4. Altona Beach
Melburnians rarely tell you to “go west” when looking for a beach, but they should. The bayside suburb of Altona defies the gritty industrial stereotypes of the city’s west, delighting in its gorgeous sandy beach a short walk from Altona railway station.
It’s well off the tourist trail, so it’ll only be you and the locals on the sand. In late 2023, its decaying 135-year-old pier will be replaced by a brand-new structure stretching an impressive 300m (985ft) into Port Phillip Bay, with a boardwalk allowing visitors to promenade above the waves. There are beach volleyball courts, and adjacent Logan Reserve has toilets and a children’s playground.
Local tip: Grab a serving of fish and chips from Altona Beach Bites at 137 Esplanade. Take it across the street to the picnic tables above the beach, and enjoy the bay views.
5. Williamstown Beach
Another west-side gem, this stretch of coarse, golden sand at the seafaring suburb of Williamstown is an appealing spot for a dip, with its curved shape creating a protected area that’s perfect for families.
There’s a kiosk selling snacks and coffee at one end; while at the other end is the upscale Mediterranean-style restaurant, Sebastian. Behind the beach is the Williamstown Botanic Gardens, a good place to wander or find some shade after a swim.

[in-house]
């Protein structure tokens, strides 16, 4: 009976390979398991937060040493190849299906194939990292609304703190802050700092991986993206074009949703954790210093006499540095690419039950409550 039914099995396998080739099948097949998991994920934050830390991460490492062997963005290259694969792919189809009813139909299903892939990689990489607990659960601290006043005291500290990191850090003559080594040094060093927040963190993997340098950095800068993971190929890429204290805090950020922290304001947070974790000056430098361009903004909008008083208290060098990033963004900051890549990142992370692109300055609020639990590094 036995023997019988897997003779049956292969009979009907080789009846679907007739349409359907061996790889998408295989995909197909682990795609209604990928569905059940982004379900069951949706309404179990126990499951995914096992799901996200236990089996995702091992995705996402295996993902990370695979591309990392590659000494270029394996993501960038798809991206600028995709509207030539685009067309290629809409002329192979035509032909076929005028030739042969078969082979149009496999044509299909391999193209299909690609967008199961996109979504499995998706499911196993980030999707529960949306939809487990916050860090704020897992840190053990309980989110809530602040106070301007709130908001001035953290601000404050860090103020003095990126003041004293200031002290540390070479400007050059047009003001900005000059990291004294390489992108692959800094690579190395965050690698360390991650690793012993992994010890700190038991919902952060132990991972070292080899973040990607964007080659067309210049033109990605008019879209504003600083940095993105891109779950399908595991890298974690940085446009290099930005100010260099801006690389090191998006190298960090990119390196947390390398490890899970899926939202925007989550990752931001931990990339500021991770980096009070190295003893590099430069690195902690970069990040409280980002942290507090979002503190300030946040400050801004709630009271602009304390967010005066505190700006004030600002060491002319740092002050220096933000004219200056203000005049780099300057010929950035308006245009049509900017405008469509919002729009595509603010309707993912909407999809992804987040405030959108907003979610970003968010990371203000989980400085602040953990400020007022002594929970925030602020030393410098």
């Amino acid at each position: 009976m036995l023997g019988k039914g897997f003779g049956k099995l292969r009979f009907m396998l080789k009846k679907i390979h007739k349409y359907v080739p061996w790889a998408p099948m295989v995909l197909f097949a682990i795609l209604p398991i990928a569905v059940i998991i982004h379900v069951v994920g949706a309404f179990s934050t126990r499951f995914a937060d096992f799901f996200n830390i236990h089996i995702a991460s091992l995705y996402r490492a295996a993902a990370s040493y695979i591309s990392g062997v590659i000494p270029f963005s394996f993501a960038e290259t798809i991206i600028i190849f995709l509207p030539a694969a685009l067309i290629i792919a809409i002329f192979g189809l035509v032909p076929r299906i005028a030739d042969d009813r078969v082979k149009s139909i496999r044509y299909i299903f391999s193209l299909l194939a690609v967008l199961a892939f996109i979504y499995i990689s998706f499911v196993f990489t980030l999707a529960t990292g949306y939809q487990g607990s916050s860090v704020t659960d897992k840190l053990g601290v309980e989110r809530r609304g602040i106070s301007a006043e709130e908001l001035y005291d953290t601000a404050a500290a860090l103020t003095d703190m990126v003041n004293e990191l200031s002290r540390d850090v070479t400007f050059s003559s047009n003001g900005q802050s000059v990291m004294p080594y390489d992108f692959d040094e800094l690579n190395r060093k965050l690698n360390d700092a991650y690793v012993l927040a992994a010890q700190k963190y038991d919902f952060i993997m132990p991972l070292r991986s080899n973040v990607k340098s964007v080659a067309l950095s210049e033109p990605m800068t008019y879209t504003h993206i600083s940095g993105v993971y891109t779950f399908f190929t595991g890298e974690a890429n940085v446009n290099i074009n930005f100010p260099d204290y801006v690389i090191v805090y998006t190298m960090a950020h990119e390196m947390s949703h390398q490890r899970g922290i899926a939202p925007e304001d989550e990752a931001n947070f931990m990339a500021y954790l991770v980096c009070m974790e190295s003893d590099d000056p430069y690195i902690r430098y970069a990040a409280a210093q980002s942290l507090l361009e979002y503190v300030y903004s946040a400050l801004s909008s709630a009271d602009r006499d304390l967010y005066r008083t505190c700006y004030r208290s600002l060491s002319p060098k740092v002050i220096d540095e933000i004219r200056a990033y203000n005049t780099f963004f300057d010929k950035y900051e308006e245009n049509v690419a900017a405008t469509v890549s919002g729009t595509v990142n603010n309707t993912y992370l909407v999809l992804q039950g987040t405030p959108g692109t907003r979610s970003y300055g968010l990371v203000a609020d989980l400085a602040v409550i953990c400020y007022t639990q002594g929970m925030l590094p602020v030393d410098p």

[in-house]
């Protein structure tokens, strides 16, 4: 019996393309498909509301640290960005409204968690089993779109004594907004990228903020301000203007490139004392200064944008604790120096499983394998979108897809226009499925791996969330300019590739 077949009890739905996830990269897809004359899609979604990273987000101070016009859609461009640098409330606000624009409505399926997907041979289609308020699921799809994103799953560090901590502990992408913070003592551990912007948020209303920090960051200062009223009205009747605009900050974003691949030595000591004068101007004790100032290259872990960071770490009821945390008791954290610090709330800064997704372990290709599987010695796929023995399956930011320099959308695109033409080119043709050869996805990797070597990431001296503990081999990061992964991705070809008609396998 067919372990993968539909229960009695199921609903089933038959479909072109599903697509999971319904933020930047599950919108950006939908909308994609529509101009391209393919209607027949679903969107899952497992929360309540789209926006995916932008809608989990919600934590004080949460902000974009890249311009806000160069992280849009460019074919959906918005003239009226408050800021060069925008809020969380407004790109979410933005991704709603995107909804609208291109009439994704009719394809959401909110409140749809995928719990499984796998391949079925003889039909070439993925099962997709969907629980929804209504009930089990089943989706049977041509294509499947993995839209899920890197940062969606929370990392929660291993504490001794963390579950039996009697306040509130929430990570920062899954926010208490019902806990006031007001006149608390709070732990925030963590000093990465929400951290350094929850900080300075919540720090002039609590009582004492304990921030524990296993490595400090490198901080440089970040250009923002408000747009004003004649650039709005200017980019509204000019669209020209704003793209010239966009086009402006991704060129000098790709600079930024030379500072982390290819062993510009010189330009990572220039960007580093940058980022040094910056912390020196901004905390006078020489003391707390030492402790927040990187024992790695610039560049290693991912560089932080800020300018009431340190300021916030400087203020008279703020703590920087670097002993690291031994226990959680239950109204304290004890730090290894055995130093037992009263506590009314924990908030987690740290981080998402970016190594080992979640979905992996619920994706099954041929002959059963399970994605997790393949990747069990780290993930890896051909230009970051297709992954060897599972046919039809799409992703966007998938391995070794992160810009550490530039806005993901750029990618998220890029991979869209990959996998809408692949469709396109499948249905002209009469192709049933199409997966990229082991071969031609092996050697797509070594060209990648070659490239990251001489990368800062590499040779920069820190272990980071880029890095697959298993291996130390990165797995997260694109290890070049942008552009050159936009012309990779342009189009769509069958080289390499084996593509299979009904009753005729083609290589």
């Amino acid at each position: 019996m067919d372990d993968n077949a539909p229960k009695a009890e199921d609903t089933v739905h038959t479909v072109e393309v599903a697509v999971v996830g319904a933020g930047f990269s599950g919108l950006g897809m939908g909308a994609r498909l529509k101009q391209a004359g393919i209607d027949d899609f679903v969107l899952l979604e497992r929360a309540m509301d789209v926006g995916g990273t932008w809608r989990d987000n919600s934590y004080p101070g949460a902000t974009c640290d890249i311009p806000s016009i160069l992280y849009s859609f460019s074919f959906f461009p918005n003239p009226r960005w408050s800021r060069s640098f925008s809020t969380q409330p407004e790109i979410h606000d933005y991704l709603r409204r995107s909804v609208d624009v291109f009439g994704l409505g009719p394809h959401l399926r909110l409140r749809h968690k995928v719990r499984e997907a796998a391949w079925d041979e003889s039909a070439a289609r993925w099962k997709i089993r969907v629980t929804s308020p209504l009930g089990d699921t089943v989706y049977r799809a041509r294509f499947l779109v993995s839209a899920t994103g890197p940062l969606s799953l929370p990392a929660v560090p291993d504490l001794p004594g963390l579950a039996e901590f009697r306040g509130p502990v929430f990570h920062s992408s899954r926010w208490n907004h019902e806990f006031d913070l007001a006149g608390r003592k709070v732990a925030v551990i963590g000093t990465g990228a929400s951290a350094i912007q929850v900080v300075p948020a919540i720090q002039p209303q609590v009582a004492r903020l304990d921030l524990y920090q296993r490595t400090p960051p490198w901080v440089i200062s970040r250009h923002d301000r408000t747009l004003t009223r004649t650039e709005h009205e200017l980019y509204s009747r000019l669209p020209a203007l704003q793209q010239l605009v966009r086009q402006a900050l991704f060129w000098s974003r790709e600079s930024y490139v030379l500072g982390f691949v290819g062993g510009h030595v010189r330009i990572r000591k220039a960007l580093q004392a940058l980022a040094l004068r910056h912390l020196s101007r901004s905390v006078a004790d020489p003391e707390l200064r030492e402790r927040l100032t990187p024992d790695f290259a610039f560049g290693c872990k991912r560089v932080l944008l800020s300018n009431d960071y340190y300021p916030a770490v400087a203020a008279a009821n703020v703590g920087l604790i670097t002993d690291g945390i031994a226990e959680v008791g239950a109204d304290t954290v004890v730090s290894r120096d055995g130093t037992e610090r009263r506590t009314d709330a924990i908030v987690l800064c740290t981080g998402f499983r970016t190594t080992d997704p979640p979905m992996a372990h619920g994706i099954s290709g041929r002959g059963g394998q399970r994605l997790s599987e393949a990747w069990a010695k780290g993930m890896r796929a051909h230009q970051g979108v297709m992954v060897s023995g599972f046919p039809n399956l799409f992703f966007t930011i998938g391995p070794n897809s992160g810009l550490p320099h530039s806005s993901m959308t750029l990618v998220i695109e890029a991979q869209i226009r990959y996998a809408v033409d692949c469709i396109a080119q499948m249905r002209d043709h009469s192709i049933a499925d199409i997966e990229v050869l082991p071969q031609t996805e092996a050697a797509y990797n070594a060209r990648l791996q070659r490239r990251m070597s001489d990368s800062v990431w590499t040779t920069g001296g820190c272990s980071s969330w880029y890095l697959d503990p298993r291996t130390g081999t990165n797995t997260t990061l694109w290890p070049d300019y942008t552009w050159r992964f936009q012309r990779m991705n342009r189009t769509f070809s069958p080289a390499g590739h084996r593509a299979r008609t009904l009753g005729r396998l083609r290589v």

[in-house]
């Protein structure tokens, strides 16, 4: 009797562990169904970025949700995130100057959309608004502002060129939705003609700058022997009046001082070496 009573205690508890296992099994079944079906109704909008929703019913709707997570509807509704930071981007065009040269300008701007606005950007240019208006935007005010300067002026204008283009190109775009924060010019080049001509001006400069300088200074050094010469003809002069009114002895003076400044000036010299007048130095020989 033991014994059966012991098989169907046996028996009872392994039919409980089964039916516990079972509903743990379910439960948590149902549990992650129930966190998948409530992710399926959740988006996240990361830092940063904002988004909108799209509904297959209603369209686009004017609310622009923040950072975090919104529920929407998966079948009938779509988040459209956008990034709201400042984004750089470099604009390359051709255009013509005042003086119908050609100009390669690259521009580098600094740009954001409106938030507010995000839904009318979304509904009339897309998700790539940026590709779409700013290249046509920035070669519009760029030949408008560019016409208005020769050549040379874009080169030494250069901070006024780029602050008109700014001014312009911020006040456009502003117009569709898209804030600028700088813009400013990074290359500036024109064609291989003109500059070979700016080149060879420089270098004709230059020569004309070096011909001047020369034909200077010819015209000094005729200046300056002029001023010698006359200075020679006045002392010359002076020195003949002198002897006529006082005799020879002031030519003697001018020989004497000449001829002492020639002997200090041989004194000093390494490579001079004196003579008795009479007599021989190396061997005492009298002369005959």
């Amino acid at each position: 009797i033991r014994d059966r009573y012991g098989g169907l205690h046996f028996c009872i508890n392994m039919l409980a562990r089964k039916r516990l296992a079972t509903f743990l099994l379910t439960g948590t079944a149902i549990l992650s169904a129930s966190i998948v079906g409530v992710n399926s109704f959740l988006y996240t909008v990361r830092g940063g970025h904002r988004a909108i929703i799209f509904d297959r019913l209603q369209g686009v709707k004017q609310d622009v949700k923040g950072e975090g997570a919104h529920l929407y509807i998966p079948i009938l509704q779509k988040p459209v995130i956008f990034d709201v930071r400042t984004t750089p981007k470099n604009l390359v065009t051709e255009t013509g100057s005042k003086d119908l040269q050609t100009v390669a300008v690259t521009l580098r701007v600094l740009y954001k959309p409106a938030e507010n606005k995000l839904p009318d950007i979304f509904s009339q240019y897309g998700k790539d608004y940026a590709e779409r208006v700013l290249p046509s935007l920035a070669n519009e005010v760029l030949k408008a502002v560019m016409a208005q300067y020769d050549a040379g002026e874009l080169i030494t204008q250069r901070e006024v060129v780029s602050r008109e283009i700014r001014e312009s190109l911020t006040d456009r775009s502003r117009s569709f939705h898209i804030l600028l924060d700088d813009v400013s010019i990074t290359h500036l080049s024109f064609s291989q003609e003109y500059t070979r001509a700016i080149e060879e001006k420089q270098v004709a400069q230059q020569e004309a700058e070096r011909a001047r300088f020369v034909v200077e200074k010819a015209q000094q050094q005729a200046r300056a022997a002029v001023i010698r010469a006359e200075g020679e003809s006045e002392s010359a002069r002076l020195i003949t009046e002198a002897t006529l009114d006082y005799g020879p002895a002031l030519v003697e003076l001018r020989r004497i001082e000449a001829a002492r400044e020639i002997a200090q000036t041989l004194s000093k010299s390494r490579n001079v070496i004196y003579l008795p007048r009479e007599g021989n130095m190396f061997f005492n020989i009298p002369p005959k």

Detour: Williamstown Beach railway station is the closest to the beach, but you might like to extend your visit by strolling along the Esplanade and Morris Street to Williamstown Station. A little further past the latter station is Williamstown Timeball Tower, a 19th-century structure once used to signal the time to ships nearby, so captains could set their clocks.
6. Dendy Street Beach
A popular beach next to Brighton – one of Melbourne’s most exclusive suburbs on the east side of the bay – Dendy Street Beach runs between Green Point and the 19th-century Middle Brighton Baths. It’s a lovely place to take a dip, particularly late on a hot summer’s day when the sun is setting and casting its glow across the waves.
What it’s most famous for, however, are the Brighton Bathing Boxes, a long row of colorfully decorated timber huts that have been here since the Victorian era – perfect fodder for selfies and Instagram shots. Both Middle Brighton and Brighton Beach railway stations are nearby.
7. Sorrento Front Beach
As far south as you can go in the Melbourne metropolitan area, the Mornington Peninsula suburb of Sorrento is as charming as its namesake on the Italian Riviera. Situated on a long narrow peninsula, it’s a place of aquatic contrasts: on the south shore are the unpredictable waters of Bass Strait, while on the north shore lies the much gentler Front Beach.
Admire Sorrento’s historic limestone buildings before heading for the sand, which is framed by stands of Norfolk pines and a long jetty. You can hire paddle boards on the foreshore and fuel up afterwards at The Baths restaurant near the pier.
Detour: From Sorrento you can catch the regular ferry across the bay to Queenscliff, an attractive seaside town on the Bellarine Peninsula. It’s a great place for an overnight stay, or you can take a bus onward from there to Geelong, returning to Melbourne via frequent trains.